Mao was not in the least bothered about such niceties.
Delhi again repeats its “philosophical” position: it would be bad for Beijing to invade Tibet: “The Government of India would desire to point out that a military action at the present time against Tibet will give those countries in the world which are unfriendly to China a handle for anti-Chinese propaganda at a crucial and delicate juncture in inter-national affairs.” Delhi is convinced that “the position of China will be weakened” by a (Chinese) military solution.
The Chinese plans are clear
The objective of Mao and the Southwestern Bureau in Chengdu is to occupy Chamdo, it is therefore clear that the PLA is preparing to enter “Tibet proper”. …The objective remains the fall of Chamdo before the winter, ambassador or no ambassador, negotiation or no negotiations.
As Tibet is invaded, Sir Girija’s narrative continues:
On October 17, the Indian Ambassador receives the full details of the Chinese invasion of Tibet. South Block confirms that Tibet has been invaded, it was “brought to our notice at the request of the Tibetan Government in a message sent through our Mission in Lhasa,” says a cable from Delhi. The next day, Panikkar continues to argue against the invasion having happened; he says that out of the incidents to which Lhasa has drawn Delhi’s attention, only one appears to be new.
Bajpai more upset
Sir Girija Bajpai is further upset when Panikkar argues: “Further I should like to emphasise that the Chinese firmly hold that Tibet is purely an internal problem and that while they are prepared in deference to our wishes to settle question peacefully they are NOT prepared to postpone matters indefinitely.”
This is written by the Ambassador of India.
(On October 22], Nehru cables the Ambassador in Beijing: “I confess I am completely unable to understand urgency behind Chinese desire to ‘liberate’ when delay CANNOT possibly change situation to her disadvantage.”
Finally on October 24, the Ambassador presents an aide-memoire to the Chinese Foreign Office. Bajpai notes “The contrast between the tone and content of the instructions sent to the Ambassador, and his feeble and apologetic ‘note’ deserves notice.” This raises a question, how could the ambassador present an aide-memoire without its content being vetted by South Block? It is a mystery.
Bajpai could only conclude that “from the foregoing narrative which I have been at some pains to document, that ever since the middle of July, at least, Peking’s objective has been to settle the problem of its relations by force.” From Mao’s cables, [one can see that] the invasion (or “liberation” for the Chinese side) did not at all depend on “negotiations” or “talks” with Tibetans. The army action had been decided since months.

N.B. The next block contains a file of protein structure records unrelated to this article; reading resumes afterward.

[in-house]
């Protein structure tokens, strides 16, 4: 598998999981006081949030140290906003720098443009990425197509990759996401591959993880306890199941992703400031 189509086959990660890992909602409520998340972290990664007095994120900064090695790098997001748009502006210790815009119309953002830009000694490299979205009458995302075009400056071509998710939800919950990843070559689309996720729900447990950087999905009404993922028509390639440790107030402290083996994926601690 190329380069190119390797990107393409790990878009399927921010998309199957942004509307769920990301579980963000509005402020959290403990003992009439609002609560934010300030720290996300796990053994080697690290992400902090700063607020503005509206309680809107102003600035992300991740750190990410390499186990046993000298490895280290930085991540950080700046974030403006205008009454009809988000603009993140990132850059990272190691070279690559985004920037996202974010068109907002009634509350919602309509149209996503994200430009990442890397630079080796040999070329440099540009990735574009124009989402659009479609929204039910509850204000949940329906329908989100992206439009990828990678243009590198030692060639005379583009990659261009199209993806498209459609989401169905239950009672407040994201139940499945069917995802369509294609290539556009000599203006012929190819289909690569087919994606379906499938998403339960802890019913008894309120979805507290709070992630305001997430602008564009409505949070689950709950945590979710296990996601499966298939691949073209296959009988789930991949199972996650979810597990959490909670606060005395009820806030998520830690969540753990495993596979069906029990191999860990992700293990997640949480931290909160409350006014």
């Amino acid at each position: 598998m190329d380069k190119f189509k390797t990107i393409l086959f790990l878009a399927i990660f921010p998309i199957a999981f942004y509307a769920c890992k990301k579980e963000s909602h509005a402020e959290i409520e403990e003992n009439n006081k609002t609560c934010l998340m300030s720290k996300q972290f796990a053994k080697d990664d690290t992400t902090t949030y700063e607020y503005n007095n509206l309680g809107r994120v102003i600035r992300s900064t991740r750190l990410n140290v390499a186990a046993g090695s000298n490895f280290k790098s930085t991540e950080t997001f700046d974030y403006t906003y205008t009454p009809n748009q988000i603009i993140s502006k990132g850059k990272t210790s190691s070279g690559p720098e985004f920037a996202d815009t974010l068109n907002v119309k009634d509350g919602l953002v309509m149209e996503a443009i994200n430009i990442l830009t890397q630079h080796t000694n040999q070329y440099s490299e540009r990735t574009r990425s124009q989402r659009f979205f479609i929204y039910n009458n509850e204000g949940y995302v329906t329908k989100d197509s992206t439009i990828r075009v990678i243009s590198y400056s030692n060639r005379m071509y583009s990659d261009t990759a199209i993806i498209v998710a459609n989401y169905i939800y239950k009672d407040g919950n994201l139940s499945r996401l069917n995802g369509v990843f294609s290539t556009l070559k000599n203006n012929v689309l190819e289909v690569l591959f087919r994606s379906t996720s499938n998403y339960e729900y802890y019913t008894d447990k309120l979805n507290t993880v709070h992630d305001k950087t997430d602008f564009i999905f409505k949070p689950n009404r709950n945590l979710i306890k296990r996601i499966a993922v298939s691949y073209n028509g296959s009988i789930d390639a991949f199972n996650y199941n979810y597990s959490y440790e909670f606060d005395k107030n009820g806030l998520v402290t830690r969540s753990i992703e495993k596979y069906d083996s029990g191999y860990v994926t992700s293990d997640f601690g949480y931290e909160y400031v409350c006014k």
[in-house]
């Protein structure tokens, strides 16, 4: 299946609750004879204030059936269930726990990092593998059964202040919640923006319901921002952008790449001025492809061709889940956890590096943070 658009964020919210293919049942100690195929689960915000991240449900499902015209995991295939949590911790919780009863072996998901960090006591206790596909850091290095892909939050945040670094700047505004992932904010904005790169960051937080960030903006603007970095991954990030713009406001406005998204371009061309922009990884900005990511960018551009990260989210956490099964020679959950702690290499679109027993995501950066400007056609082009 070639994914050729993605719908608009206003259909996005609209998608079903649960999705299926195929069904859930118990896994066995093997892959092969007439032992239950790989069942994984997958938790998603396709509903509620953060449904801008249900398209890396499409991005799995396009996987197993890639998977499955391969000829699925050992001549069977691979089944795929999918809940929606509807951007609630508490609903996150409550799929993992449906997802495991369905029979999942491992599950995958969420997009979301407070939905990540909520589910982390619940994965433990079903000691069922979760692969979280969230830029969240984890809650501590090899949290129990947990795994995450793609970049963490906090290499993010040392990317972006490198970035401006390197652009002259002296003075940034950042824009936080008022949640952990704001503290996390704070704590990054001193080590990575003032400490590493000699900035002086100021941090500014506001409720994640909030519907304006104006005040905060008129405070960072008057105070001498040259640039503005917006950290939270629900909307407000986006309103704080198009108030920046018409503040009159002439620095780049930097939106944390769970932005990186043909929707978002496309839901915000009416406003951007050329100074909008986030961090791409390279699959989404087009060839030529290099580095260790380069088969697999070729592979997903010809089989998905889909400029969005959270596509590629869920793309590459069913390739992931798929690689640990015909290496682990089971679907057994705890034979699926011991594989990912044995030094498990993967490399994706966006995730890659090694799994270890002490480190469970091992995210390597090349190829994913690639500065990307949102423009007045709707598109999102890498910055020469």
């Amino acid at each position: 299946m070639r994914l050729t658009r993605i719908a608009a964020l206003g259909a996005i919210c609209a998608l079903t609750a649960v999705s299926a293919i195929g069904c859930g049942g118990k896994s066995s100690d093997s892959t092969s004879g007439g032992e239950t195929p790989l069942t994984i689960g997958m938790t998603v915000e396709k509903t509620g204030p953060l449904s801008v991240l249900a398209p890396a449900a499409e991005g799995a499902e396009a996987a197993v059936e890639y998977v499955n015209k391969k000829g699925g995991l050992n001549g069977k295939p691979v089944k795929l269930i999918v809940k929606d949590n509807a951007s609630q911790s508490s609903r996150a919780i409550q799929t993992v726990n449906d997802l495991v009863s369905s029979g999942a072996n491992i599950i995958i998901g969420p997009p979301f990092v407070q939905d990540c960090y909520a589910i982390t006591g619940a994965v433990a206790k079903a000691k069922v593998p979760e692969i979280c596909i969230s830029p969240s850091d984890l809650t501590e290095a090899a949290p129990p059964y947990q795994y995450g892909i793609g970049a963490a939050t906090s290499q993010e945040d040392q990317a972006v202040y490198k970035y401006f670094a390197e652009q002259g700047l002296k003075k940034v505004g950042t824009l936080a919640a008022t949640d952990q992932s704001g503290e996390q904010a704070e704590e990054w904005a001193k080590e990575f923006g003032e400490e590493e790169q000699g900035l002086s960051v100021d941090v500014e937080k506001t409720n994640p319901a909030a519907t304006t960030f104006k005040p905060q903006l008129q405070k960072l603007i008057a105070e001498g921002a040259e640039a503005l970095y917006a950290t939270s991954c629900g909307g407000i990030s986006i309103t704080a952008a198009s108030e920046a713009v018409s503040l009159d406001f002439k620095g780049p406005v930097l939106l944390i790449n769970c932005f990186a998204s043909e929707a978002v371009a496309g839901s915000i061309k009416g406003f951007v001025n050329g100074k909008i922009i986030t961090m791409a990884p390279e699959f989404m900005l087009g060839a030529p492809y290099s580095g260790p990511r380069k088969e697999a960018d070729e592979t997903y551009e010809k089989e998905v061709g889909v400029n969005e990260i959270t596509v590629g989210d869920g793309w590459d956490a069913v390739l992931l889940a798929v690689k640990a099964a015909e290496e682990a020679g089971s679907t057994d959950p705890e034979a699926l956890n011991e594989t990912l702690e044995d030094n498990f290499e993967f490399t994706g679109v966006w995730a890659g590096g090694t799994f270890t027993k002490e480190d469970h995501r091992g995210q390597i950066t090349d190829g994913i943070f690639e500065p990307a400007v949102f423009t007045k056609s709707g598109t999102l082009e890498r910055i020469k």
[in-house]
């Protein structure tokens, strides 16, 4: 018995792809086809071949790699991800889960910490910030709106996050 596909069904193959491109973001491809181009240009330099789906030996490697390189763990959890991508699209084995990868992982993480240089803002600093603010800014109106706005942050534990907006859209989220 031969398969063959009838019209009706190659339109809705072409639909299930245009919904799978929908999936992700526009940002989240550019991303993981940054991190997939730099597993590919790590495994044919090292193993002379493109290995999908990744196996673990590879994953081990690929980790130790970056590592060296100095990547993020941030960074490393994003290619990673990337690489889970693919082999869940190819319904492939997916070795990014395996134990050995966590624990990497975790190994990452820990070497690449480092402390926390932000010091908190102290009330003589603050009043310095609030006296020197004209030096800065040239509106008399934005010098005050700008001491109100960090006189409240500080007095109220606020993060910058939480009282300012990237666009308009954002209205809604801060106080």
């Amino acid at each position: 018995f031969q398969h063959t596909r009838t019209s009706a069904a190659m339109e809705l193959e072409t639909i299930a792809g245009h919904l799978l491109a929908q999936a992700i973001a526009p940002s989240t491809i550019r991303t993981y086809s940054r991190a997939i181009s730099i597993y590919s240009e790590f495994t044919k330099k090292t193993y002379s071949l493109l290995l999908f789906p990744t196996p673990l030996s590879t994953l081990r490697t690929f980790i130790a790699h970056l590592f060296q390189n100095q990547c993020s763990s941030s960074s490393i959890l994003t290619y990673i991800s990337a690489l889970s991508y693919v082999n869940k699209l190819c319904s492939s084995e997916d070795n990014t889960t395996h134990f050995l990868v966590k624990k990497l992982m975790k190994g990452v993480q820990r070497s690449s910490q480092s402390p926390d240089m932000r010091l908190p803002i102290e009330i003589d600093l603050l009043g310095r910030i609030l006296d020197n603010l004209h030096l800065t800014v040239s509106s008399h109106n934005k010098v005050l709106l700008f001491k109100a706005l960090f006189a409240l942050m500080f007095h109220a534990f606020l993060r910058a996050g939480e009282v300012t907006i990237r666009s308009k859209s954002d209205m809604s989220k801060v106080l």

Though Bajpai says that he is not interested to find “scapegoats”, he finally blames his ambassador to China: “The search for scapegoats is neither pleasant nor fruitful, and I have no desire to indulge in any such pastime. …however, I feel it my duty to observe that, in handling the Tibetan issue with the Chinese Government, our Ambassador has allowed himself to be influenced more by the Chinese point of view, by Chinese claims, by Chinese maps and by regard for Chinese susceptibilities than by his instructions or by India’s interests.” This is a strong, though late indictment of Panikkar.
Patel replies to Bajpai
…When on October 31, Sardar Patel wrote back to Bajpai: “The Chinese advance into Tibet upsets all our security calculations. …I entirely agree with you that a reconsideration of our military position and disposition of our forces are inescapable.” A few days later, Bajpai would write a note for Patel who sent it to Nehru, who did not even acknowledge it… Patel passed away five weeks later.
The rest is history.
RED CHINA’S INFORMATION WARFARE – INFILTRATION OF AMERICAN ACADEMIC INSTITUTIONS
Red China deploys Communist Tactics of Deception, Infiltration, and Subversion to undermine American Academic Institutions
WAKING UP TO CHINA’S INFILTRATION OF AMERICAN COLLEGES – THE WASHINGTON POST
Clipped from: https://www.washingtonpost.com/opinions/global-opinions/waking-up-to-chinas-infiltration-of-american-colleges/2018/02/18/99d3bee8-13f7-11e8-9570-29c9830535e5_story.html?utm_term=.2f7f2220ca8d
FBI Director Christopher A. Wray testifies during a Senate Intelligence Committee hearing on Capitol Hill on Feb. 13. (Saul Loeb/AFP/Getty Images)
China’s massive foreign influence campaign in the United States takes a long view, sowing seeds in American institutions meant to blossom over years or even decades. That’s why the problem of Chinese financial infusions into U.S. higher education is so difficult to grasp and so crucial to combat.